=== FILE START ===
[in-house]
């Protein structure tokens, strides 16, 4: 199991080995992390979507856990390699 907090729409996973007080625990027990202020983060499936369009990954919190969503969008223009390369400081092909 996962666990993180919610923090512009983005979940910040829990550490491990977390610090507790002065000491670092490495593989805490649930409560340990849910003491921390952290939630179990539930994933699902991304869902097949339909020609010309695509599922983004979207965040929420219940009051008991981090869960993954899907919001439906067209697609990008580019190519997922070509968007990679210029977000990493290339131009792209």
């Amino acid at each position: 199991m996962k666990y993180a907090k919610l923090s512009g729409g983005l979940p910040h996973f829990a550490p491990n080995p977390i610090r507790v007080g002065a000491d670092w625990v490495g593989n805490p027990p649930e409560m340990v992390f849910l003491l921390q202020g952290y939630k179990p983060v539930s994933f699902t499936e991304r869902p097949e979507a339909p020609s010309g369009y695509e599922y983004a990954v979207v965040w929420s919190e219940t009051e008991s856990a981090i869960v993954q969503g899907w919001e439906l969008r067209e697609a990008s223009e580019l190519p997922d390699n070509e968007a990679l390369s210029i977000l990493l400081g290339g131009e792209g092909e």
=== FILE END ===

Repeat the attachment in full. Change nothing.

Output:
[in-house]
């Protein structure tokens, strides 16, 4: 199991080995992390979507856990390699 907090729409996973007080625990027990202020983060499936369009990954919190969503969008223009390369400081092909 996962666990993180919610923090512009983005979940910040829990550490491990977390610090507790002065000491670092490495593989805490649930409560340990849910003491921390952290939630179990539930994933699902991304869902097949339909020609010309695509599922983004979207965040929420219940009051008991981090869960993954899907919001439906067209697609990008580019190519997922070509968007990679210029977000990493290339131009792209």
């Amino acid at each position: 199991m996962k666990y993180a907090k919610l923090s512009g729409g983005l979940p910040h996973f829990a550490p491990n080995p977390i610090r507790v007080g002065a000491d670092w625990v490495g593989n805490p027990p649930e409560m340990v992390f849910l003491l921390q202020g952290y939630k179990p983060v539930s994933f699902t499936e991304r869902p097949e979507a339909p020609s010309g369009y695509e599922y983004a990954v979207v965040w929420s919190e219940t009051e008991s856990a981090i869960v993954q969503g899907w919001e439906l969008r067209e697609a990008s223009e580019l190519p997922d390699n070509e968007a990679l390369s210029i977000l990493l400081g290339g131009e792209g092909e």